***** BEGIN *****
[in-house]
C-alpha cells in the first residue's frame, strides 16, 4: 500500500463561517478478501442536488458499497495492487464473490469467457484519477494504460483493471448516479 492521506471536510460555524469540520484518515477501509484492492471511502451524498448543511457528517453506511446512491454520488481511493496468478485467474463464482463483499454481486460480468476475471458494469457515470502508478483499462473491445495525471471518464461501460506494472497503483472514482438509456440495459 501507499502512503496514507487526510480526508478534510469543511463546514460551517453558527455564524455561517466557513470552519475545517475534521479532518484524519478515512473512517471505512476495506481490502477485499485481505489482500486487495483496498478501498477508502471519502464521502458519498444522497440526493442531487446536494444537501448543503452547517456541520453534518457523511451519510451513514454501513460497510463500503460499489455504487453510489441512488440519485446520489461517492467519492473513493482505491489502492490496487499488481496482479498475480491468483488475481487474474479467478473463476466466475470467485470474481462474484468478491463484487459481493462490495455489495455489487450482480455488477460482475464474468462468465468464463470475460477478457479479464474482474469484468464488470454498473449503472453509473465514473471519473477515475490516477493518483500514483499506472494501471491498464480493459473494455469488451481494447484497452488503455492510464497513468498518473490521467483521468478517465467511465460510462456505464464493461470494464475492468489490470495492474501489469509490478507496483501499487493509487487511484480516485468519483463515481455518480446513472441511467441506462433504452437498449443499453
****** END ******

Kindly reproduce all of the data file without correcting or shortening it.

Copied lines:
[in-house]
C-alpha cells in the first residue's frame, strides 16, 4: 500500500463561517478478501442536488458499497495492487464473490469467457484519477494504460483493471448516479 492521506471536510460555524469540520484518515477501509484492492471511502451524498448543511457528517453506511446512491454520488481511493496468478485467474463464482463483499454481486460480468476475471458494469457515470502508478483499462473491445495525471471518464461501460506494472497503483472514482438509456440495459 501507499502512503496514507487526510480526508478534510469543511463546514460551517453558527455564524455561517466557513470552519475545517475534521479532518484524519478515512473512517471505512476495506481490502477485499485481505489482500486487495483496498478501498477508502471519502464521502458519498444522497440526493442531487446536494444537501448543503452547517456541520453534518457523511451519510451513514454501513460497510463500503460499489455504487453510489441512488440519485446520489461517492467519492473513493482505491489502492490496487499488481496482479498475480491468483488475481487474474479467478473463476466466475470467485470474481462474484468478491463484487459481493462490495455489495455489487450482480455488477460482475464474468462468465468464463470475460477478457479479464474482474469484468464488470454498473449503472453509473465514473471519473477515475490516477493518483500514483499506472494501471491498464480493459473494455469488451481494447484497452488503455492510464497513468498518473490521467483521468478517465467511465460510462456505464464493461470494464475492468489490470495492474501489469509490478507496483501499487493509487487511484480516485468519483463515481455518480446513472441511467441506462433504452437498449443499453